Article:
Section 122.6 of the Income Tax Act (Canada) defines a “shared-custody parent” as an individual who is one of two parents of the qualified dependant who:

  • Are not at that time cohabiting spouses or common-law partners of each other;
  • Reside with the qualified dependant on an equal or near equal basis; and
  • Primarily fulfil the responsibility for the care and upbringing of the qualified dependant when residing with the qualified dependant. (emphasis added)

In interpreting the phrase “an equal or near equal basis”, the Canada Revenue Agency, as well as the Canadian courts previously permitted some leeway and accepted the 40 per cent guideline as qualifying.  However, more recently in Lavrienko v. The Queen (2019 FCA 51) and in Morrissey v. The Queen (2019 FCA 56), the Federal Court of Appeal clarified what constitutes “an equal or near equal basis”. The courts ruled that given it is not always possible to accurately quantify the number of hours that a child resides with each parent, any rounding to the nearest whole number that is a multiple of 10 and another whole number is appropriate. Based on these court decisions, only parents with whom a child resides with between 45 per cent and 55 per cent of the time would meet the definition of a “shared-custody parent” and thus be eligible for a split of the CCB.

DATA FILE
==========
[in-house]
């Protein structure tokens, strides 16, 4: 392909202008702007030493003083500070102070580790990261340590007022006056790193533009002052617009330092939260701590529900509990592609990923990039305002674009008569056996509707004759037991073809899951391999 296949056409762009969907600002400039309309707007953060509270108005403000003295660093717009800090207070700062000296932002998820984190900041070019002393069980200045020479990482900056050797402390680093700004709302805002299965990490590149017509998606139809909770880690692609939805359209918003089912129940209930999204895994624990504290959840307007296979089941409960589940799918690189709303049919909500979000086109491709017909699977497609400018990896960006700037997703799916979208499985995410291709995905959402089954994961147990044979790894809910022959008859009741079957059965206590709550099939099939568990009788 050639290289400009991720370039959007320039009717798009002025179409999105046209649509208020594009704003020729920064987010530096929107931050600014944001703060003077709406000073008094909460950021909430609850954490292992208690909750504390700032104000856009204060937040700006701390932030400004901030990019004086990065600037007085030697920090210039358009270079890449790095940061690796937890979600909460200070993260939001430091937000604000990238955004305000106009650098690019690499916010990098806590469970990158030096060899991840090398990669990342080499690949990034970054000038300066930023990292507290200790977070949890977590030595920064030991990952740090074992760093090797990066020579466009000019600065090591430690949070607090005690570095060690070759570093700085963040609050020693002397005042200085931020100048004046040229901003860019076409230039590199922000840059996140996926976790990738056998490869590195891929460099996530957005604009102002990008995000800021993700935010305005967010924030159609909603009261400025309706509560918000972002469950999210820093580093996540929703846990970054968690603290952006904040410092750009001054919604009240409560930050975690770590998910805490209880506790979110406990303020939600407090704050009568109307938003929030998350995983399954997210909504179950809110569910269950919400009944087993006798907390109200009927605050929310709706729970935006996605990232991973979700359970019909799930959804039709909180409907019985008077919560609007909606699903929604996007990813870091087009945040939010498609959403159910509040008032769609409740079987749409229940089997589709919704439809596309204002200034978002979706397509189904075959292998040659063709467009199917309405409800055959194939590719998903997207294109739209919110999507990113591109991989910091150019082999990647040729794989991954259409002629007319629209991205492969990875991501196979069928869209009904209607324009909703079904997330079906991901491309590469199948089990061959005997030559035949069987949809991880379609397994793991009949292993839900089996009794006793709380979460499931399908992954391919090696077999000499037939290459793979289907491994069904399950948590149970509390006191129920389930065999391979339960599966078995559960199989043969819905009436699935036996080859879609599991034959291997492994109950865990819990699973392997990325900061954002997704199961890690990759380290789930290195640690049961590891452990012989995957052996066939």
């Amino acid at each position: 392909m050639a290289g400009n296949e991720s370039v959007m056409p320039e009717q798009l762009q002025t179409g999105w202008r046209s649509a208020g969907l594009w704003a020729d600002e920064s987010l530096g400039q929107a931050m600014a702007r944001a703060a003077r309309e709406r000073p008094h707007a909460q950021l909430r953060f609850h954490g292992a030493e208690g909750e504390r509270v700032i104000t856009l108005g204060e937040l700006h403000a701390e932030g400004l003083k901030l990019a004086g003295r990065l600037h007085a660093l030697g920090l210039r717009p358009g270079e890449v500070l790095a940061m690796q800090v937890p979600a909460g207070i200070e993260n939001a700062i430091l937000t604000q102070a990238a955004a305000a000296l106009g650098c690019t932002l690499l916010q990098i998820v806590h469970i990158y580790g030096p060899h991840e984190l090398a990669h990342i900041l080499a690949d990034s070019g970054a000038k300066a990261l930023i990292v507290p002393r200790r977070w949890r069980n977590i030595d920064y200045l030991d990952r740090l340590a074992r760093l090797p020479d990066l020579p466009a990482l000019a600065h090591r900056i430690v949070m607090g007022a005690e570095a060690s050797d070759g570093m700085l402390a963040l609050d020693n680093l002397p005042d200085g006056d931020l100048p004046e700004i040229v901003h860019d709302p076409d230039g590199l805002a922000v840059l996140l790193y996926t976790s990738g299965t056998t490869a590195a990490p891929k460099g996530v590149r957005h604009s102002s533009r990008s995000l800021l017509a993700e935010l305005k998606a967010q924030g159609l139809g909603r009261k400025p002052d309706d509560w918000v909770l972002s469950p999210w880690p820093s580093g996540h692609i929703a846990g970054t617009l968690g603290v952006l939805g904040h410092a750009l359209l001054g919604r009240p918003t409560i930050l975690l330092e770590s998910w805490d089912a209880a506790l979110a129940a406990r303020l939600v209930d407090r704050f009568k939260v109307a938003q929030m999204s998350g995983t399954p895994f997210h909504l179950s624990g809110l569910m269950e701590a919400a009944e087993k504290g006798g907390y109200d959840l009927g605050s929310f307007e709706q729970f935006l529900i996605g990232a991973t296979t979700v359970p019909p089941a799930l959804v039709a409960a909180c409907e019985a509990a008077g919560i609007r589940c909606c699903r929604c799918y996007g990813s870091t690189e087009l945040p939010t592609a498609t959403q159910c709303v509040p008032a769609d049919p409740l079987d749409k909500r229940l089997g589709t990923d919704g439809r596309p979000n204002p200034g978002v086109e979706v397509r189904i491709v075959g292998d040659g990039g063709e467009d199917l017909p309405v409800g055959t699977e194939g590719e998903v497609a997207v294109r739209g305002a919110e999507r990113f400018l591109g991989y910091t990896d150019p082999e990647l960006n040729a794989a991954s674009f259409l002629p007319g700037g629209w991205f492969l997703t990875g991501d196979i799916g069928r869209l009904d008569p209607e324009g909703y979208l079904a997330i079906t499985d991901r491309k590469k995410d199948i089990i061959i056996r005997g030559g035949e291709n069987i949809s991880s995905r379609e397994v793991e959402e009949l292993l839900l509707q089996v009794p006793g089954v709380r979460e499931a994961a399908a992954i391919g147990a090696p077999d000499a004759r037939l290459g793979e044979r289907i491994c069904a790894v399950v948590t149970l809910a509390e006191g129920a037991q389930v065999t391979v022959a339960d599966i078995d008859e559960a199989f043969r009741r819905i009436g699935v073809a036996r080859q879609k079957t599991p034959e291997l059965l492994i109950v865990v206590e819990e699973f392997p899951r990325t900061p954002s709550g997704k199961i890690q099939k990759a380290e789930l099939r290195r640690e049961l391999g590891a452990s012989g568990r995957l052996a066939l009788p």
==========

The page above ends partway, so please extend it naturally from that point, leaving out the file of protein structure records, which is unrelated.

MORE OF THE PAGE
On August 29, 2019, in response to the decisions in Lavrienko and Morrissey, draft proposals were made by the government to amend paragraph (b) of the shared-custody definition in the Income Tax Act (Canada). The amendments would eliminate the “an equal or near equal basis” test and replace it with two tests, of which a parent will only need to satisfy one. The first test will provide that each parent resides with the child in question for at least 40 per cent of the time; and the second test, uses the language an “approximate equal basis”. These revisions are intended to be consistent with the concept of shared-custody in the Federal Child Support Guidelines (i.e. 40 per cent guideline). Once enacted, the amendments will be retroactive back to July 1, 2011.